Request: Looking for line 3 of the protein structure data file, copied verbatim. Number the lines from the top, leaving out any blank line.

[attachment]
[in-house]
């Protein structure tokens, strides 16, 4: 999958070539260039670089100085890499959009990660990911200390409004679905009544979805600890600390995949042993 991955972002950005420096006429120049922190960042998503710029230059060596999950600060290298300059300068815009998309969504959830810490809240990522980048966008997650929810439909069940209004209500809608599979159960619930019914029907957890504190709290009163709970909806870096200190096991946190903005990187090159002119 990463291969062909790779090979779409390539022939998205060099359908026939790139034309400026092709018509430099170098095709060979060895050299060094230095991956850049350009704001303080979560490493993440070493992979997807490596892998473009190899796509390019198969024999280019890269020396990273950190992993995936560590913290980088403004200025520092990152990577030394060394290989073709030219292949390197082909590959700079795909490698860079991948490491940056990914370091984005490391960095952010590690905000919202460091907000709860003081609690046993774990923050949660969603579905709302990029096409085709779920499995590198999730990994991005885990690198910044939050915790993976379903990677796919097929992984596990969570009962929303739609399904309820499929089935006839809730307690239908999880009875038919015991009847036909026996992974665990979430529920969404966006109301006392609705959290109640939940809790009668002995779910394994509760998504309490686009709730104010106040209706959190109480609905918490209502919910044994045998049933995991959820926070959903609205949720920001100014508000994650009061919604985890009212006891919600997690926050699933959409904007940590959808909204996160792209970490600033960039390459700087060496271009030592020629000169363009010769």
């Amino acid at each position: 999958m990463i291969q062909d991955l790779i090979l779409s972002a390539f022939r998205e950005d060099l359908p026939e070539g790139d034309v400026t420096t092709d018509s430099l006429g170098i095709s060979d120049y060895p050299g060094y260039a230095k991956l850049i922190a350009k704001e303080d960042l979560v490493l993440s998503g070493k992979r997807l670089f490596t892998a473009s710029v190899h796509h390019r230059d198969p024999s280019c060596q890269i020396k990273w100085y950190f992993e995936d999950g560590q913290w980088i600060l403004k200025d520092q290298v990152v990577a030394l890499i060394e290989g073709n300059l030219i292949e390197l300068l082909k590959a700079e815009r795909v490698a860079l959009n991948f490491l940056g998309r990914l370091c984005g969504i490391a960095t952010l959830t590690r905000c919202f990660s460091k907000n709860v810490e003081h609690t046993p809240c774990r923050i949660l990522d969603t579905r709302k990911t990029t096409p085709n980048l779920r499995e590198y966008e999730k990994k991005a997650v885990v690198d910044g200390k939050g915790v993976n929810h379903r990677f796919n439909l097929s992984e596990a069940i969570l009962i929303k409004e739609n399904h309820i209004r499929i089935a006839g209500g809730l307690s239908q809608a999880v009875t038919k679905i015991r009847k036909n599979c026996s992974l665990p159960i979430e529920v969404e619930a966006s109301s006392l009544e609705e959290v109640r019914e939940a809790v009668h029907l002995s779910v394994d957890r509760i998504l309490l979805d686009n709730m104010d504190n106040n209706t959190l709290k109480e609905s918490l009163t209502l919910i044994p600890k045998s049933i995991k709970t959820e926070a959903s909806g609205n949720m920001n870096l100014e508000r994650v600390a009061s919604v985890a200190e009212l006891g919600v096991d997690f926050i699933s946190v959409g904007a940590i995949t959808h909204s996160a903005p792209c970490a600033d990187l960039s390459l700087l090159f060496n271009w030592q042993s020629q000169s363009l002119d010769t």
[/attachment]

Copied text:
């Amino acid at each position: 999958m990463i291969q062909d991955l790779i090979l779409s972002a390539f022939r998205e950005d060099l359908p026939e070539g790139d034309v400026t420096t092709d018509s430099l006429g170098i095709s060979d120049y060895p050299g060094y260039a230095k991956l850049i922190a350009k704001e303080d960042l979560v490493l993440s998503g070493k992979r997807l670089f490596t892998a473009s710029v190899h796509h390019r230059d198969p024999s280019c060596q890269i020396k990273w100085y950190f992993e995936d999950g560590q913290w980088i600060l403004k200025d520092q290298v990152v990577a030394l890499i060394e290989g073709n300059l030219i292949e390197l300068l082909k590959a700079e815009r795909v490698a860079l959009n991948f490491l940056g998309r990914l370091c984005g969504i490391a960095t952010l959830t590690r905000c919202f990660s460091k907000n709860v810490e003081h609690t046993p809240c774990r923050i949660l990522d969603t579905r709302k990911t990029t096409p085709n980048l779920r499995e590198y966008e999730k990994k991005a997650v885990v690198d910044g200390k939050g915790v993976n929810h379903r990677f796919n439909l097929s992984e596990a069940i969570l009962i929303k409004e739609n399904h309820i209004r499929i089935a006839g209500g809730l307690s239908q809608a999880v009875t038919k679905i015991r009847k036909n599979c026996s992974l665990p159960i979430e529920v969404e619930a966006s109301s006392l009544e609705e959290v109640r019914e939940a809790v009668h029907l002995s779910v394994d957890r509760i998504l309490l979805d686009n709730m104010d504190n106040n209706t959190l709290k109480e609905s918490l009163t209502l919910i044994p600890k045998s049933i995991k709970t959820e926070a959903s909806g609205n949720m920001n870096l100014e508000r994650v600390a009061s919604v985890a200190e009212l006891g919600v096991d997690f926050i699933s946190v959409g904007a940590i995949t959808h909204s996160a903005p792209c970490a600033d990187l960039s390459l700087l090159f060496n271009w030592q042993s020629q000169s363009l002119d010769t």